by Matt Taliaferro
The NASCAR Sprint Cup point standings have always been more consistency-based than win-centric. This season alone, two-time race winner Tony Stewart found himself third in the standings behind winless drivers Greg Biffle and Dale Earnhardt Jr.
Biffle and Earnhardt — both saddled with winless skids of 49 or more races — had employed the tried and true “top-10 ’em to death” method in 2012, each with four in six races.
However, Biffle separated himself at Texas Motor Speedway on Saturday evening, scoring his first Cup Series victory since October 2010 in the Samsung Mobile 500.
“It certainly doesn’t hurt,” Biffle said of whether a win validated his position atop the point standings. “To win like this and put a bunch of ground on the guys — all the cars behind us — that certainly makes a statement, I think, for all the people that were wondering if this was kind of a fluke that we were still leading the points this far in.”
Biffle assumed the points lead following the third race of the season, which marked his third consecutive third-place finish.
On Saturday, Biffle had to hold off a determined Jimmie Johnson, who now has only two wins in the last 50 races — a relative stat, yet one that opens eyes when it’s the five-time champion. Johnson led a race-high 156 laps, but was beat by Biffle’s slide job exiting Turn 4 with 31 laps to go. Johnson eventually skated up and into the wall while trying to catch Biffle’s No. 16 Ford, and limped to a second-place finish, 3.25-seconds behind the race winner.
“The last two or three runs the 16 and I were pretty equal, run(ning) pretty similar lap times,” Johnson said. “I just got tangled up in some lapped traffic and (Biffle) made a great move and got by me. And then I was pacing him from there and didn’t have anything left to go get him. I tried and ran out of grip going into Turn 3 and drilled the fence.”
Mark Martin, Jeff Gordon and Matt Kenseth rounded out the top 5.
The strong early-season performance of Michael Waltrip Racing’s three cars continued. Martin, who is splitting driving duties in the No. 55 Toyota with Brian Vickers, notched the team’s second top 5 and fourth top 10 this year. Martin Truex Jr. turned heads once again with a sixth-place showing, his fifth top 10 in the No. 56 NAPA machine. Truex sits fourth in the point standings.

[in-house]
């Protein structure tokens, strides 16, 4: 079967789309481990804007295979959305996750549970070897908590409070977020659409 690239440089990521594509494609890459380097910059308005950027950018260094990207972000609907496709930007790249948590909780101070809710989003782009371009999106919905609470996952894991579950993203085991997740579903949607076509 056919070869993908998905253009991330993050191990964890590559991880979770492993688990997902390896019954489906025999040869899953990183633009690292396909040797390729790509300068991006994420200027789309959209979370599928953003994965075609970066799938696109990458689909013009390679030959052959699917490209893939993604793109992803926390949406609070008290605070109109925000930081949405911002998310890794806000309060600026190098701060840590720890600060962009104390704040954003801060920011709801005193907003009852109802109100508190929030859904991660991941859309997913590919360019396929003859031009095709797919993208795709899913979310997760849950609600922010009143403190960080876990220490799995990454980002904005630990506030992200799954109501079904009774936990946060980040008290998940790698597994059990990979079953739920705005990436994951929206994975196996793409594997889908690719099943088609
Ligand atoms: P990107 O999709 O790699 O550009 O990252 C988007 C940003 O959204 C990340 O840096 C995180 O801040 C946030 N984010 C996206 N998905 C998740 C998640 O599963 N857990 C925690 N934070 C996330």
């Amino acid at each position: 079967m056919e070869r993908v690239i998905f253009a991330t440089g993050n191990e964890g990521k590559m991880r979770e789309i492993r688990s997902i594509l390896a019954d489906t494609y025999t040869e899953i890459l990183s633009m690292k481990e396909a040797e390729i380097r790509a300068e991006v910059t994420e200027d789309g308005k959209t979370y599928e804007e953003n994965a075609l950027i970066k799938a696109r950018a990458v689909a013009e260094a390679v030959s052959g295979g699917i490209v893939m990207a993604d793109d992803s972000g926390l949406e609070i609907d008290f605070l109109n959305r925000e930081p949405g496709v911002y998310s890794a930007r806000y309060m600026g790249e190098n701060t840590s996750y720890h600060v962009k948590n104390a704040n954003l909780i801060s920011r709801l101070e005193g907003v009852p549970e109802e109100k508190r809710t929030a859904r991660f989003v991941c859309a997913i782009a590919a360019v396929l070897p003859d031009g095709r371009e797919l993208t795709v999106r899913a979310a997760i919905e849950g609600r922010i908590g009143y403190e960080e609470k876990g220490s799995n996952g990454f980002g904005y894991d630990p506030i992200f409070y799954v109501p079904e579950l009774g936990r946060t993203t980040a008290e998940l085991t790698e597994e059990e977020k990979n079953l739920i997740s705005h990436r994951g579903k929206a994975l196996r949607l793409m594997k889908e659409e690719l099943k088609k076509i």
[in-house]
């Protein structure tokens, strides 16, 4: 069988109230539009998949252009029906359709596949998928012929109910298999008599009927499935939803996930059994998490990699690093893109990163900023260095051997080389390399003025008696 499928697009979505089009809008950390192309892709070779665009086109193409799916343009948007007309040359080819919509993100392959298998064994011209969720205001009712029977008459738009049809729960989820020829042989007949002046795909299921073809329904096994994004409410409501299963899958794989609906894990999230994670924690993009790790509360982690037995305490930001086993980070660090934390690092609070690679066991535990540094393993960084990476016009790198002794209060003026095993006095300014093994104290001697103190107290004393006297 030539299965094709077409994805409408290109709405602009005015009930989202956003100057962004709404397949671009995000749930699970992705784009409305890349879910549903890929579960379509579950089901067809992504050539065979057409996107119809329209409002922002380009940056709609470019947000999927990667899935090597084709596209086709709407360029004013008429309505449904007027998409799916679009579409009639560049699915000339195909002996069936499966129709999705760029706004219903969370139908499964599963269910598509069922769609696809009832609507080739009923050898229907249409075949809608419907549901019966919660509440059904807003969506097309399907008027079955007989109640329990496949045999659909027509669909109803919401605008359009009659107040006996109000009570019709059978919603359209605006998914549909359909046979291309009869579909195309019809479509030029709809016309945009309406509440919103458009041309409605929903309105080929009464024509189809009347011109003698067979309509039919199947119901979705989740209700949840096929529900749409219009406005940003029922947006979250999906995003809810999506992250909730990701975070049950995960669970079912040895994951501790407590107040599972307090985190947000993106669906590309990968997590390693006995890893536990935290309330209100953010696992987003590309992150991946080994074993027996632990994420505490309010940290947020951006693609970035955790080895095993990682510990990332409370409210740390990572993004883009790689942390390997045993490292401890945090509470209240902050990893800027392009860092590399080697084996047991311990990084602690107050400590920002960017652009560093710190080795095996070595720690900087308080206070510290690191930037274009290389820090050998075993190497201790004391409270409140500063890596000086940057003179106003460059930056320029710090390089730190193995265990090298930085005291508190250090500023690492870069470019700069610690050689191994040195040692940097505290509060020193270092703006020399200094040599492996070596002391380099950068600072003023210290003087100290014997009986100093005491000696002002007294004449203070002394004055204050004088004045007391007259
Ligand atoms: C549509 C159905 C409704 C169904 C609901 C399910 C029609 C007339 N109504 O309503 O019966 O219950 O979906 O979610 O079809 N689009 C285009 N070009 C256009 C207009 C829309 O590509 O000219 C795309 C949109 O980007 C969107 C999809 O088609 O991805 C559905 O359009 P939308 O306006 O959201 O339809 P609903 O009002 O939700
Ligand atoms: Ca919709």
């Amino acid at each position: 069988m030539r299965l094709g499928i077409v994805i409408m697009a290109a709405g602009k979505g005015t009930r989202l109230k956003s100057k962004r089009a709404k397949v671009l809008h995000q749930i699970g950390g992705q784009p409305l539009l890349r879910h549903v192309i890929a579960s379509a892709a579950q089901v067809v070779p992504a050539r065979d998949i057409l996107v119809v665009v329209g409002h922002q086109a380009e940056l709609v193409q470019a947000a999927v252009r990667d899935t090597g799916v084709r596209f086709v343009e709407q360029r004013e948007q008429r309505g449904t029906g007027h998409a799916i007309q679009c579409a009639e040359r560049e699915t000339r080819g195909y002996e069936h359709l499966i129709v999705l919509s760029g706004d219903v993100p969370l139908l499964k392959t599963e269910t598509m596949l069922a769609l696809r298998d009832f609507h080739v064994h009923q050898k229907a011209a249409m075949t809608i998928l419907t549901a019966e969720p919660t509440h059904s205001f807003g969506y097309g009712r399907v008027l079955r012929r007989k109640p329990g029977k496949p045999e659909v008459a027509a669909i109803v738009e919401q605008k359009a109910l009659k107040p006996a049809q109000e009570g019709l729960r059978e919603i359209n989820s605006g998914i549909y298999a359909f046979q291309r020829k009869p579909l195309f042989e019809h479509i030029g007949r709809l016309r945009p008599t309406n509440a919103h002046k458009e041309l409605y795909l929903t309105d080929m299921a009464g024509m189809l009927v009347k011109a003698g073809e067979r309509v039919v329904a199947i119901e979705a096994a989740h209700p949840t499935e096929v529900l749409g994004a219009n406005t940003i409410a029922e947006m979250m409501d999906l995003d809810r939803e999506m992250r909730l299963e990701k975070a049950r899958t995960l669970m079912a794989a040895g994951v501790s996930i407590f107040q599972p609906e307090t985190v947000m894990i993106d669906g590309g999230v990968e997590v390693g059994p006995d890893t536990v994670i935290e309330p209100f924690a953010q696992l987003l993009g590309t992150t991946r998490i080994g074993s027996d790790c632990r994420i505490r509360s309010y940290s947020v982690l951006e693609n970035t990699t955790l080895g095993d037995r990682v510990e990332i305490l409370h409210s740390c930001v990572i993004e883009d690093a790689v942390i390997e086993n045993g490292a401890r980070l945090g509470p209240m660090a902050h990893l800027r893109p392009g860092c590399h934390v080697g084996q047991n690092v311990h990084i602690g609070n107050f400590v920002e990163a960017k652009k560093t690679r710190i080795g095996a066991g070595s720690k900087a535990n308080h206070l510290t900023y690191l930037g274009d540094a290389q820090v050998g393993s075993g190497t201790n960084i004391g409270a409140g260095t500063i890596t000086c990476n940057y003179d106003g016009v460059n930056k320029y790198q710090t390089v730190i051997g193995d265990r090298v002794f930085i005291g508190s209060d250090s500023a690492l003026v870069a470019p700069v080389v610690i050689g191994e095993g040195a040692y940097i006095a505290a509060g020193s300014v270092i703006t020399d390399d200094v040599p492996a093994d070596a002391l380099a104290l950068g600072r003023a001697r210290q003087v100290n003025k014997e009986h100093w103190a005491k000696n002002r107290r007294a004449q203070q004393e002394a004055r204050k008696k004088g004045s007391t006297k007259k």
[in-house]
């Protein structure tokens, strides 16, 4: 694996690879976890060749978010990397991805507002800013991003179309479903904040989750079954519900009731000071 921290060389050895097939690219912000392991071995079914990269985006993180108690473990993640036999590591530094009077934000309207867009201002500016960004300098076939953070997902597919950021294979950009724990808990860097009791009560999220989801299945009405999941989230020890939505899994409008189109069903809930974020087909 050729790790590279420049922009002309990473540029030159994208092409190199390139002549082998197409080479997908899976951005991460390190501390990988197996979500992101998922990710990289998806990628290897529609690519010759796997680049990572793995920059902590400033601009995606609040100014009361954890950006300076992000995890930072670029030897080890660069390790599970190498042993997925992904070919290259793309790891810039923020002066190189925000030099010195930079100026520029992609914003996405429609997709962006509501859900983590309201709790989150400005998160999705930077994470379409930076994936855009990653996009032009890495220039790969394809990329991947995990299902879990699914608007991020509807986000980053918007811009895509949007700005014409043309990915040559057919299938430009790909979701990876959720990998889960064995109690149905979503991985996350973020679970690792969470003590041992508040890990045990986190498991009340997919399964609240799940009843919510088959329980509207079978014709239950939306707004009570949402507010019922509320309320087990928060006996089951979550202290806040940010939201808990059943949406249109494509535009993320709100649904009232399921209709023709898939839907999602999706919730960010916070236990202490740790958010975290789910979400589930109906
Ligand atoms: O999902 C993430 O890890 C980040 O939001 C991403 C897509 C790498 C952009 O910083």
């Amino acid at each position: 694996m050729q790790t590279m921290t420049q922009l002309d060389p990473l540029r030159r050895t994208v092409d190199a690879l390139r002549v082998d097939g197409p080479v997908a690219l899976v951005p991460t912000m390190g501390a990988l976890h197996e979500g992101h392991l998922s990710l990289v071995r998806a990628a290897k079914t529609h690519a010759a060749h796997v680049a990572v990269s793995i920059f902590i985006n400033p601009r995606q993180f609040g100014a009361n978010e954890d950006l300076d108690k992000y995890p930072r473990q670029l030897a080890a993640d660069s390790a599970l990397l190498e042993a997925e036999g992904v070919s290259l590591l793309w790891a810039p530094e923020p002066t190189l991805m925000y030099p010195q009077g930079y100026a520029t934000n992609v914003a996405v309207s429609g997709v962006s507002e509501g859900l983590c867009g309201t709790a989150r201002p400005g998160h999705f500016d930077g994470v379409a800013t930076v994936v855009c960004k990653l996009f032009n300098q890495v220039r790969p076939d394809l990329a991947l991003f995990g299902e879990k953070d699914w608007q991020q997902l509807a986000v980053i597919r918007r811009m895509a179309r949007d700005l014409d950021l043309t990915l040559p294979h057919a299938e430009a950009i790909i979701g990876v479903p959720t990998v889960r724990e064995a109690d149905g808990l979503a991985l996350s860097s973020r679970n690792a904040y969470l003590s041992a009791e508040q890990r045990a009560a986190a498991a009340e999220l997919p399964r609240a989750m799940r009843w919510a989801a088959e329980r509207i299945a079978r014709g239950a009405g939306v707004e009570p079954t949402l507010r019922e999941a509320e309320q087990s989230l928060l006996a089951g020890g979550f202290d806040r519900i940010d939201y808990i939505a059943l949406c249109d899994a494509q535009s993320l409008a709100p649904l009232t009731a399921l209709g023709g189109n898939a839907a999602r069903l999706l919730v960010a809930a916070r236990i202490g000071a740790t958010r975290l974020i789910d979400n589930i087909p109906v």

“The teamwork I’m feeling right now at MWR is second to none I’ve ever been at,” Martin said. “Martin Truex Jr., is really, really engaged, and he’s working hard to help the whole program.
“We’re racing three cars to put two in the Chase for sure and win races and try to go toe-to-toe with the likes of Hendrick and Roush and those guys. That’s a tall order for right now. I’m very proud of the results we’re getting. It’s coming from a lot of good attitudes and hard-working people.”
The other storylines of the evening were a lack of cautions throughout the 500-mile race. Only two yellow flags — both for debris on the track — marred an otherwise spotless event that lasted just over three hours. The strength of the Texas wind also grabbed drivers’ attentions.
“The wind was a huge factor,” Biffle said. “The wind was blowing you all over the place. I was swatting flies all night long. The wind was blowing the car back and forth and over ... that could be a factor in why there was no accidents. You would think that would cause one. Well, it made it so you couldn’t really race side by side with a guy.
“I wouldn’t run up on a guy coming off the corner like I normally would. I’d leave more room because I wasn’t sure when the wind was going to blow my car one way or another. I was cautious when I was around (other) cars, and I think probably everybody else was tonight.”
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